Okay, on to examples of Class I paths. Here are two in the Carmel vicinity…
Class I path between Carmel Valley Road and Rio Road
Put your bikes on an MST bus, a personal vehicle rack, or another transportation helper (e.g., a hotel shuttle), then bike-and-ride to this quarter-mile Class I path.
Are you shopping, dining, or doing other errands in the Barnyard, Carmel Rancho, or Crossroads shopping centers? Give the kids a break! Let’s move! This short path has a good picnic spot alongside, as well as a place to lock up your bikes while you walk in the vicinity. There are HER Helmet Thursdays spots nearby too.
South Bank Trail, Carmel Valley
Have you been to the Class I bike path in Carmel Valley? Fencing on both sides make it a great place to safely “herd” even the youngest children as they bike this path. Visit the Big Sur Land Trust website to learn how this 1.5 mile South Bank Trail along the Carmel River came to be.
Why bike with children and teens?
It’s a joy to see children and teens learning such an important life skill–and one benefiting both their personal health and the health of their home planet. There are so many benefits to biking!
Over 30 studies offer statistics about the benefits of bicycling for children, including impact on sleep, obesity, cardio health, academic performance, and back pain. “Bike to School: Year-round Monterey County school bike activity” includes links to reports on the academic benefits of bicycling. You may also want to consider the Emotional and Community Health Benefits for Youth Cyclists identified by some teenagers in Vancouver, British Columbia: independence, better parent-child relationships, freedom of choice, confidence, and healthier communities.
These are among the reasons that Bicycling Monterey voluntarily does what we do, since May 2009. If you find the Bicycling Monterey website and projects of value, please
in any amount. Thank you.
It’s also why…
- The Transportation Agency for Monterey County (TAMC) started a new bicycle safety education pilot program “Cycle SAFE.” It is a two-step program designed to empower members of the community to become better at bicycling and give back by learning to teach others how to ride safely and legally. Step 1 of the program, a basic road skills training, is open to ages 14 and up. Step 2, a licensed cycling instructor (LCI) seminar, is open to ages 18 and up. Learn details here.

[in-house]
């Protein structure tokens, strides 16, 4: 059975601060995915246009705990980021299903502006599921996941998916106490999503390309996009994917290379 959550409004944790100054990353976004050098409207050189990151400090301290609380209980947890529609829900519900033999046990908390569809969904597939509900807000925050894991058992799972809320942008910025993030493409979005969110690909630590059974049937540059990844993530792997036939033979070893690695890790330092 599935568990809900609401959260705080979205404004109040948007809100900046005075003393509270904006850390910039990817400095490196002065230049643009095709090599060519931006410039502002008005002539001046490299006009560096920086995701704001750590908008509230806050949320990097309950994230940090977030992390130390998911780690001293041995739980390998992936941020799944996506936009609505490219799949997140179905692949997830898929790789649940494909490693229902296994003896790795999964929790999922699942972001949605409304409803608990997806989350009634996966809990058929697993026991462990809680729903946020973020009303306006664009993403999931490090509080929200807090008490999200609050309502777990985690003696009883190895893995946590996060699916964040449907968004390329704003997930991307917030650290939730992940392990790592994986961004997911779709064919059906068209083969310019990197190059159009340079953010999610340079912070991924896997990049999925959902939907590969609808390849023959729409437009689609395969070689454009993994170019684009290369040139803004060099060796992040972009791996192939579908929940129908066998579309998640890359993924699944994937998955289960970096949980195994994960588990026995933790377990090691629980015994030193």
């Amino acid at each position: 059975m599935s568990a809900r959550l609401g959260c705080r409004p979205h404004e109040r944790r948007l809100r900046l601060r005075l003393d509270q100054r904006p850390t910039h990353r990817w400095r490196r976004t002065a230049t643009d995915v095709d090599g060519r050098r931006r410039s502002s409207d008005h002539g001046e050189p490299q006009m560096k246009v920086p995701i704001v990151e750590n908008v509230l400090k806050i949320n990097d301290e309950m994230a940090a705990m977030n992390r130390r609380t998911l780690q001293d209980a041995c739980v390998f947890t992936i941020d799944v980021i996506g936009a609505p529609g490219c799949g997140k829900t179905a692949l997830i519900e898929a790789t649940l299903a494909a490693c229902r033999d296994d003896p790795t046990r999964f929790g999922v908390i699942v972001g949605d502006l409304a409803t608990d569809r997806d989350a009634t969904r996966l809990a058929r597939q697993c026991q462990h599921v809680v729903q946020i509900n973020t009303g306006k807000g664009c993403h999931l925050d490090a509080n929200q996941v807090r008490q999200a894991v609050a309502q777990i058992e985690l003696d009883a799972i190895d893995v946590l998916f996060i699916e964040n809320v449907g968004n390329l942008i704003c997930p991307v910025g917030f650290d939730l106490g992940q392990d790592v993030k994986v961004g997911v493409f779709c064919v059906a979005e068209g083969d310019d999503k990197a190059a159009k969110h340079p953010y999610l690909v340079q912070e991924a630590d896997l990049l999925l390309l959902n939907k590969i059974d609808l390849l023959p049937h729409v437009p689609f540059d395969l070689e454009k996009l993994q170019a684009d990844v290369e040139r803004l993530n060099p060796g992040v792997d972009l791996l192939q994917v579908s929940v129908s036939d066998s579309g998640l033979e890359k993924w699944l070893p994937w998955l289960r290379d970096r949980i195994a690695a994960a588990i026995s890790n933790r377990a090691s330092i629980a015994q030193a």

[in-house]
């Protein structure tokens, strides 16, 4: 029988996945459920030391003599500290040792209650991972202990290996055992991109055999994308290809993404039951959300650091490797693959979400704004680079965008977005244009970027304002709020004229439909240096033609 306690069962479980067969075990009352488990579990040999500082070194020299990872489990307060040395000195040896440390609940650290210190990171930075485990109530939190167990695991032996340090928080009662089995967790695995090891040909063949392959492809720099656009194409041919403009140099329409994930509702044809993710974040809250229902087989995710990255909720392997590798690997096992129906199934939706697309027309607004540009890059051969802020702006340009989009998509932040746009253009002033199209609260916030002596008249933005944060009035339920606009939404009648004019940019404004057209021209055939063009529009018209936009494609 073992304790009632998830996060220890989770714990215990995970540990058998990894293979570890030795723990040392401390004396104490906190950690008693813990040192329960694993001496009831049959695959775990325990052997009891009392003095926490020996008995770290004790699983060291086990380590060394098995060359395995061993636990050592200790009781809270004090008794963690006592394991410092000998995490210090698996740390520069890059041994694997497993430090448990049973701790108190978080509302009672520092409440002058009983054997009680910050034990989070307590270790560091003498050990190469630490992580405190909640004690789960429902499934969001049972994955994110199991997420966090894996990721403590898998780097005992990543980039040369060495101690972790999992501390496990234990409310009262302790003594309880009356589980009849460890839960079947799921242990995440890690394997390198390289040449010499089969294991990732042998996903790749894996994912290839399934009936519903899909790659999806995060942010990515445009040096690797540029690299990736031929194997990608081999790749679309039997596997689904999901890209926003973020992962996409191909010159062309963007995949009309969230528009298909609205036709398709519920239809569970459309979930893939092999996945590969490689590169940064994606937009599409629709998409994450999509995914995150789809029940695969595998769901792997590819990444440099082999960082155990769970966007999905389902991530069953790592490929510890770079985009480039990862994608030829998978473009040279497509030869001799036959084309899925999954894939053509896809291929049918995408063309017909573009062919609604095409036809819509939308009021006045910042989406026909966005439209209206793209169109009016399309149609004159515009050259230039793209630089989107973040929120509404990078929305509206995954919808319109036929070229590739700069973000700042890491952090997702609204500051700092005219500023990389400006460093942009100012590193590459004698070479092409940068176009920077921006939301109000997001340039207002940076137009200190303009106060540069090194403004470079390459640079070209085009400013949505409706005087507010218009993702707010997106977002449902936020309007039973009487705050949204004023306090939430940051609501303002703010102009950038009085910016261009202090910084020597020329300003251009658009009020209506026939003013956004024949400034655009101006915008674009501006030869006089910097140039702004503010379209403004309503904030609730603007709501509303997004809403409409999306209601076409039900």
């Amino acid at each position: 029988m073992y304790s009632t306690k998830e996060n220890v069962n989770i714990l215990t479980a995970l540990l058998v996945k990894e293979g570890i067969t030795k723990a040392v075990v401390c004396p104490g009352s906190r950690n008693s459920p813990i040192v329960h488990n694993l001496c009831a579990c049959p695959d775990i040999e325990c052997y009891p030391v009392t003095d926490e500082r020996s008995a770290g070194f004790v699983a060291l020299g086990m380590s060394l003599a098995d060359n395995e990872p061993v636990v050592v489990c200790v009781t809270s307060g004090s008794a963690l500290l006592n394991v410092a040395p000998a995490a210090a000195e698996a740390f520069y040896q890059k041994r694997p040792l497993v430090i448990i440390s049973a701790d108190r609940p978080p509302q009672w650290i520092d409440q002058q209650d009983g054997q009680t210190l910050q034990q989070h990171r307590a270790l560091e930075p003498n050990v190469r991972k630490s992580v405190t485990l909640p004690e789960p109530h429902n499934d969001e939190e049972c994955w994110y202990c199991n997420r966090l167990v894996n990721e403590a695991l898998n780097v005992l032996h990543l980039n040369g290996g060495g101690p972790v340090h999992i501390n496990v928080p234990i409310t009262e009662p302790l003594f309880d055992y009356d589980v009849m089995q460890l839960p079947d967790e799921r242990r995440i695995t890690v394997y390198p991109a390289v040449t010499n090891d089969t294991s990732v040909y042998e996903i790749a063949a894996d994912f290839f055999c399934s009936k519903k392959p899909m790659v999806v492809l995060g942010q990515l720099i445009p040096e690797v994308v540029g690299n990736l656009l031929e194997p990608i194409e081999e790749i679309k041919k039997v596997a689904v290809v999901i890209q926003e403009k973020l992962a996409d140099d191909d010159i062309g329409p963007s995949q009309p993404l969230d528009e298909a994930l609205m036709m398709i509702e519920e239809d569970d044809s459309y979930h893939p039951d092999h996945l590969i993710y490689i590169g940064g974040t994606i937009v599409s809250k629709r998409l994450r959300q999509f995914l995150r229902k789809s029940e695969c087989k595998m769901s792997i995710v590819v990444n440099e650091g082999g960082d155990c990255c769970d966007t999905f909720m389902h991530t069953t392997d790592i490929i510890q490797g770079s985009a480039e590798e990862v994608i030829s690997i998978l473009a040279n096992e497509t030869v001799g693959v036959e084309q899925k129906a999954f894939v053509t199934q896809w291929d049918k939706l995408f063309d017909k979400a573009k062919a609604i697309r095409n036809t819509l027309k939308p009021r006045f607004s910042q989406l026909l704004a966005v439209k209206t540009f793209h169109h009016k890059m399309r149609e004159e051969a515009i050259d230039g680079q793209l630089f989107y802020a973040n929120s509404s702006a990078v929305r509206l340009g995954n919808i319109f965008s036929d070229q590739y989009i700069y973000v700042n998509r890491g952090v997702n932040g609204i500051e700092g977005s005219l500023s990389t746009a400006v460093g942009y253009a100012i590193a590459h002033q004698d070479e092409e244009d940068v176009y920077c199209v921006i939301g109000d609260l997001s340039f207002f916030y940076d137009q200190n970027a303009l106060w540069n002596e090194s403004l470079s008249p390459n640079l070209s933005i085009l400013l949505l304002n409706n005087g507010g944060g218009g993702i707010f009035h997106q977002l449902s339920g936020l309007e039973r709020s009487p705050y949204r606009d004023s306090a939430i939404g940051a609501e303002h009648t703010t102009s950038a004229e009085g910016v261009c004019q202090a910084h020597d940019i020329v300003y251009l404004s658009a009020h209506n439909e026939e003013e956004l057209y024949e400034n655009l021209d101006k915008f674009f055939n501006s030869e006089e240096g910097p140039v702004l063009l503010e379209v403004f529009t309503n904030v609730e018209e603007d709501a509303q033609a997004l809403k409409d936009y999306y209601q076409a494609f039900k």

- It’s why TAMC contracted with Ecology Action of Santa Cruz to help get bike skills classes going for fifth graders in some local schools. Learn more.
- It’s why TAMC is offering free bike and skateboard racks, bike lockers, and bike maintenance stations in 2015, 2016, and 2017.
- It’s why the Carmel City Council unanimously supported the County’s plan to put bike lanes on Rio Road.
- It’s why there is a new Pathway to Health Initiative in the Salinas Valley, which will bring bicycle facility markings in Greenfield, multi-use paths and bicycle lanes in King City, and new bike lanes in Salinas. Click here for details.
- It’s why the City of Monterey Recreation Department offers bike maintenance classes to teach ages 8 through adults.
- And it’s why the City of Monterey applied for, and received, grants that will allow them to do bike education and safety outreach, such as a helmet giveaway and bike rodeo, along with making infrastructure improvements. Learn more.
Those are just a few examples of all that’s happening in Monterey County, all because of the increased recognition of the multiple benefits of bicycling!
The environmental impact of cars inspires many people to use bicycling as a transportation choice. See Tips for Bicycling Monterey County section 20. Bicycling and Ecotourism / Good Earthkeeping Right at Home for related info.
Bike activities and events for children and teens
Check Bicycling Monterey’s master calendar for appropriate activities.
Many activities you may think of as being for adults actually welcome families with kids of all ages, such as…
Monthly Twilight Rides at Mazda Raceway Laguna Seca.
And the world-renowned annual event at Laguna Seca, Sea Otter Classic, a Celebration of Cycling for all ages. In 2017 this event marks its 27th year, yet many people still think it’s just about racing. Not!
See Bicycling Monterey’s SOC tips, plus Children Celebrate Cycling and Mamas and Babies at Sea Otter Classic to get an idea. Then mark your calendars for the next SOC! Visit the Sea Otter Classic website to learn more. Upcoming confirmed dates are: April 20-23, 2017; April 19-22, 2018; April 11-14, 2019.